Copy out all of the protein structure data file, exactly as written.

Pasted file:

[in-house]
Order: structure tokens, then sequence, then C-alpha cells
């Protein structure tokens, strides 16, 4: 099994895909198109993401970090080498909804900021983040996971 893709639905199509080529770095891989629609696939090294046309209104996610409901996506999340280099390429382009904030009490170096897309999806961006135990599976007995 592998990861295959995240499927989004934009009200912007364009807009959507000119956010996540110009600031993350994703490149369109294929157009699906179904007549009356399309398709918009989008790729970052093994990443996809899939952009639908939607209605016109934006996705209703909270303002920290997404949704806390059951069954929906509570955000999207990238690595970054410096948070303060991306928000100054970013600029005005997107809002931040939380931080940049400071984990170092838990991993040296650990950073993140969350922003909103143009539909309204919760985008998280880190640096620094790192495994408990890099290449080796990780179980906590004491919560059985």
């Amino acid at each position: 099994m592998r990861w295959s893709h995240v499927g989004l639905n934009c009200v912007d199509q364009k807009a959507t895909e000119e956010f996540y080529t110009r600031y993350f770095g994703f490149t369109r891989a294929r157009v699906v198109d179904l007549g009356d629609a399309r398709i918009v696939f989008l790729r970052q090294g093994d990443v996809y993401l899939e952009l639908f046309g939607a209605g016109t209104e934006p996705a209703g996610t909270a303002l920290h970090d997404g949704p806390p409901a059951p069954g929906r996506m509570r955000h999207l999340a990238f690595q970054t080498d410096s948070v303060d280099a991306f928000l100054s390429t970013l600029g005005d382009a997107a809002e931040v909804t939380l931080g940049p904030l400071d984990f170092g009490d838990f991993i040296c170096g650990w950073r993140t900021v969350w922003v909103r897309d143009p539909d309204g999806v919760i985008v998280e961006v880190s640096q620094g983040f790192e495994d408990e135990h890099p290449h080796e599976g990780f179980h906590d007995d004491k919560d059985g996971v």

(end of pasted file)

[in-house]
Order: structure tokens, then sequence, then C-alpha cells
């Protein structure tokens, strides 16, 4: 099994895909198109993401970090080498909804900021983040996971 893709639905199509080529770095891989629609696939090294046309209104996610409901996506999340280099390429382009904030009490170096897309999806961006135990599976007995 592998990861295959995240499927989004934009009200912007364009807009959507000119956010996540110009600031993350994703490149369109294929157009699906179904007549009356399309398709918009989008790729970052093994990443996809899939952009639908939607209605016109934006996705209703909270303002920290997404949704806390059951069954929906509570955000999207990238690595970054410096948070303060991306928000100054970013600029005005997107809002931040939380931080940049400071984990170092838990991993040296650990950073993140969350922003909103143009539909309204919760985008998280880190640096620094790192495994408990890099290449080796990780179980906590004491919560059985």
């Amino acid at each position: 099994m592998r990861w295959s893709h995240v499927g989004l639905n934009c009200v912007d199509q364009k807009a959507t895909e000119e956010f996540y080529t110009r600031y993350f770095g994703f490149t369109r891989a294929r157009v699906v198109d179904l007549g009356d629609a399309r398709i918009v696939f989008l790729r970052q090294g093994d990443v996809y993401l899939e952009l639908f046309g939607a209605g016109t209104e934006p996705a209703g996610t909270a303002l920290h970090d997404g949704p806390p409901a059951p069954g929906r996506m509570r955000h999207l999340a990238f690595q970054t080498d410096s948070v303060d280099a991306f928000l100054s390429t970013l600029g005005d382009a997107a809002e931040v909804t939380l931080g940049p904030l400071d984990f170092g009490d838990f991993i040296c170096g650990w950073r993140t900021v969350w922003v909103r897309d143009p539909d309204g999806v919760i985008v998280e961006v880190s640096q620094g983040f790192e495994d408990e135990h890099p290449h080796e599976g990780f179980h906590d007995d004491k919560d059985g996971v």